Periods of Chinese History
The Taixue 太學 "National University" was the highest educational institution in imperial China. It was located in the capital and came into being during the Former Han period 前漢 (206 BCE-8 CE). Before, there was only private education because there was not a single educational principle considered as the orthodox one to be sponsored by the state. During the early Former Han period the prevalent philosophical system was the Huang-Lao teaching 黃老 that was influenced by Daoism and the Five Processes theory 五行. Emperor Wu 漢武帝 (r. 141-87 BCE) then decided to adopt Confucianism as state doctrine because it was one the one side the most systematic philosophical system that was able to connect the spheres of government, society and cosmology, and on the other side was the only philosophical tradition that possessed a system of regular education. This decision is called bachu baijia 罷黜百家 "expelling the hundred [non-Confucian] schools of philosophy". The Confucian scholar Dong Zhongshu 董仲舒 suggested establishing a National University in the capital Chang'an 長安 (modern Xi'an 西安, Shaanxi) where specialized professors (boshi 博士 "erudites") would teach the Five Confucian Classics (Yijing 易經 "Book of Changes", Shangshu 尚書 "Book of Documents", Shijing 詩經 "Book of Song", Liji 禮記 "Records of Rites", and Chunqiu 春秋 "Spring and Autumn Annals"). In the beginning, there were only 50 persons in the University, professors and students. Until the end of the Former Han period, majors and students increased constantly, and new professorships were founded for the two commentaries of the Chunqiu,
Gongyangzhuan 公羊傳 and Guliangzhuan 穀梁傳, and the commentary and parallel tradition to it, the
Zuozhuan 左傳, as well as for the Zhouguan 周官, a description of the ideal administrative apparatus, and the gloss book Erya 爾雅. At that time there were already 3,000 students enrolled at the University. The usurper Wang Mang 王莽 (r. 8-23 CE) used Confucian experts to bolster his government and therefore founded two different schools, the Biyong 辟雍 and the Mingtang 明堂 Academies located south of the city walls. These institutions were able to house 10,000 students. Until that time it was very common that the emperors chose professors of the National University to be appointed to high state offices.|
When Emperor Guangwu 漢光武帝 (r. 25-57 CE) founded the Later Han dynasty 後漢 (25-220 CE) he moved the capital from Chang'an to Luoyang 洛陽 (modern Luoyang, Henan) and established the National University the Kaiyang Gate 開陽門. In 126 CE the buildings of the University were considerably enlarged so that 30,000 students (taixuesheng 太學生 or shengyuan 生員) were able to enroll. In 175 the orthodox version of the Confucian Classics was cut into stone slabs that were erected on the compound of the University. These were the Xiping Stone Classics 熹平石經 that served as the original for copies to be spread throughout the empire.
Although professors and students of the National University were to study the Classics and to remain philosophers, there were several incidents when professors, supported by a large number of students, tried to interfere into governmental affairs, like Wang Xian 王咸 who crititiced the administration of the metropolitan commandant (sili xiaowei 司隸校尉) Bao Xuan 鮑宣, or Chen Fan 陳蕃 and Li Ying 李膺 who fought against the eunuch clique, a struggle that ended in the prohibition of court factions (danggu 黨錮) consisting of state officials and scholars of the University. The eunuchs had arrested more than 1,000 students and professors.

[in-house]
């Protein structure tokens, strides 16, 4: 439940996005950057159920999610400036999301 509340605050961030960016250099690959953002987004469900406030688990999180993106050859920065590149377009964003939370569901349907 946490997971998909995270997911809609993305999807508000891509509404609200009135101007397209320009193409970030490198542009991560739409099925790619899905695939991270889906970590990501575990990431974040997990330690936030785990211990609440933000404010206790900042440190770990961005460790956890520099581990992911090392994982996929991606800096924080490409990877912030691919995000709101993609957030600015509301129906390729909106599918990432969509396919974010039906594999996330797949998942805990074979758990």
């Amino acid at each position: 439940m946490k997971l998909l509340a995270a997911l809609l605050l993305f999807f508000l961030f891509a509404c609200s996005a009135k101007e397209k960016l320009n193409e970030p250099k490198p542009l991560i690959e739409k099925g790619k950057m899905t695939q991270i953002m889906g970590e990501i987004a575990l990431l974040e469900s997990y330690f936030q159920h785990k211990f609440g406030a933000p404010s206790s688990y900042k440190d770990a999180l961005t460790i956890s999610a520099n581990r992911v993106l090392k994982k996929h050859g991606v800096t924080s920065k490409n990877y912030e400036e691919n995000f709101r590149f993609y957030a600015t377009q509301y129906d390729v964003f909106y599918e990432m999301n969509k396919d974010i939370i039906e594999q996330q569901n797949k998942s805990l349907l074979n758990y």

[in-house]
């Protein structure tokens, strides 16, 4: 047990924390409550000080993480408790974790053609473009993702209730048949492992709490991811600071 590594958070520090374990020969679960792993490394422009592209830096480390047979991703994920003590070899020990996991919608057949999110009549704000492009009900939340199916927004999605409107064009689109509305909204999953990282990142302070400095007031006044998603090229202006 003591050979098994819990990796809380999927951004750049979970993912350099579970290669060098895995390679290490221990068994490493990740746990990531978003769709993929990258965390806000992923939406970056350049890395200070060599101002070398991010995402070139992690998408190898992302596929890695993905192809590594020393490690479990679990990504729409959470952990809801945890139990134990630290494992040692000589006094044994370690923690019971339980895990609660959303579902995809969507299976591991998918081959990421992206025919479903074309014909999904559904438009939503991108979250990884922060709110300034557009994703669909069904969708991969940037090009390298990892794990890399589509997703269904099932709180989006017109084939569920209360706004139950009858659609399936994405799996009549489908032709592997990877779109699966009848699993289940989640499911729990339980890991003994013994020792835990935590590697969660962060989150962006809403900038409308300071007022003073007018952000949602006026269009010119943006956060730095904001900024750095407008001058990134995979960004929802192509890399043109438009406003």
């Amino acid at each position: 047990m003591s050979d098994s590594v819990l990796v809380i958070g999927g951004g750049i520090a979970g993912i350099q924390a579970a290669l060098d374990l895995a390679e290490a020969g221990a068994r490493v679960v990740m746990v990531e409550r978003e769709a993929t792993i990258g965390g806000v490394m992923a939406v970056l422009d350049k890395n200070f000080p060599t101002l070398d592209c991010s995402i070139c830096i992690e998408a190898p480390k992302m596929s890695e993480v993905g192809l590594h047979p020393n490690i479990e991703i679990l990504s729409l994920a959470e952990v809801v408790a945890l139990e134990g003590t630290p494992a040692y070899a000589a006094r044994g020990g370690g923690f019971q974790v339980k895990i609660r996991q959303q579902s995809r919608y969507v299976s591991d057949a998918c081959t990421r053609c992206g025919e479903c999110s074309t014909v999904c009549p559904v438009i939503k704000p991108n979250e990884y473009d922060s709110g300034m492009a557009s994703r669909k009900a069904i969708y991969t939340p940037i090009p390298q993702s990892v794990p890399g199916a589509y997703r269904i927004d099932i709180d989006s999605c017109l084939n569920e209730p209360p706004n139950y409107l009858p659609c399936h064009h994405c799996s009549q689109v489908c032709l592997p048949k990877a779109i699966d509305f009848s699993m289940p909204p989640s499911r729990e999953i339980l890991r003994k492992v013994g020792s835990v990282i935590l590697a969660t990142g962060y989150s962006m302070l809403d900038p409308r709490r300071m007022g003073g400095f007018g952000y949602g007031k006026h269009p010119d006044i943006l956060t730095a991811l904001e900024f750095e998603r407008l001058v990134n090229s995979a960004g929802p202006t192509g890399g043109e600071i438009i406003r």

After the demise of the Han dynasty, Emperor Wen 魏文帝 (r. 220-226) of the Wei dynasty 曹魏 (220-265) reanimated the National University, sponsored 19 chairs that instructed more than 1,000 students. It was possible to undergo an examination that qualified for appointment to the positions of clerk in the central administration (zhanggu 掌故), retainer of the heir apparent, or even gentleman of the interior (langzhong 郎中). During the Western Jin period 西晉 (265-316) there were already as much as 3,000 (or even 7,000) students enrolled at the University. Yet it was during that time that the personal qualification of applicants, expressed in the nine-rank system (jiupin zhi 九品制), was also adapted for education. For persons qualified with rank 5 and above, a higher institution was founded, the Directorate of Education (guozijian 國子監). While the Directorate was the academy of the "nobles", the University became the academy of the commoners. In the next two centuries, especially under the Southern Dynasties 南朝 (420~589), the Directorate became the institution that produced state officials on the base of the Confucian Classics, while the University became a place of research without a lot of students. In northern China, the more successful of the Sixteen States founded their own National Universities and specialized institutions like the School of Four Gates (simenxue 四門學), the local commandery and princedom schools (junguoxue 郡國學), or the Law School (lüxue 律學). Yet these institutions were only open for sons and relatives of the highest officials.
Emperor Daowu 北魏道武帝 (r. 386-408) of the Northern Wei dynasty 北魏 (386-534) who reunited northern China, founded the University of the Sons of State (guozi taixue 國子太學) but later separated them into the formerly known two institutions. For a short time, the Directorate (guozixue) was called *Drafting Academy (zhongshuxue). The emperors Xiaowen 北魏孝文帝 (r. 471-499) and Xuanwu 北魏宣武帝 (r. 499-515) founded the Primary School of the Four Gates (simen xiaoxue), so that there were three different academies at that time, the University, the Directorate, and the Four Gates School. Under the Sui dynasty 隋 (581-618), a Law School, a Calligraphy School (shuxue 書學) and a Mathematics School (suanxue 算學) were added to this group. These academic institutions were subordinated to the Directorate. Like before, it depended of the official rank of a family which institution could be enrolled at. The Law, Calligraphy and Mathematics school accepted students of official rank 8 and below, while the sons of families of a higher rank could visit the three higher institutions. While the Directorate, the University and the Four Gates School provided the Confucian Classics (philosophy and its adaption to statecraft) in their curriculum, the three lower schools were concerned with more practical matters. At the beginning of the Tang period 唐 (618-907), there were 300 students enrolled at the Directorate, 500 at the University, 1,300 at the Four Gates School, 50 at the Law School, and a mere 30 at the two others. It was common to enter a school with the age of 14 to 19 sui, at the Law School with 18 to 25.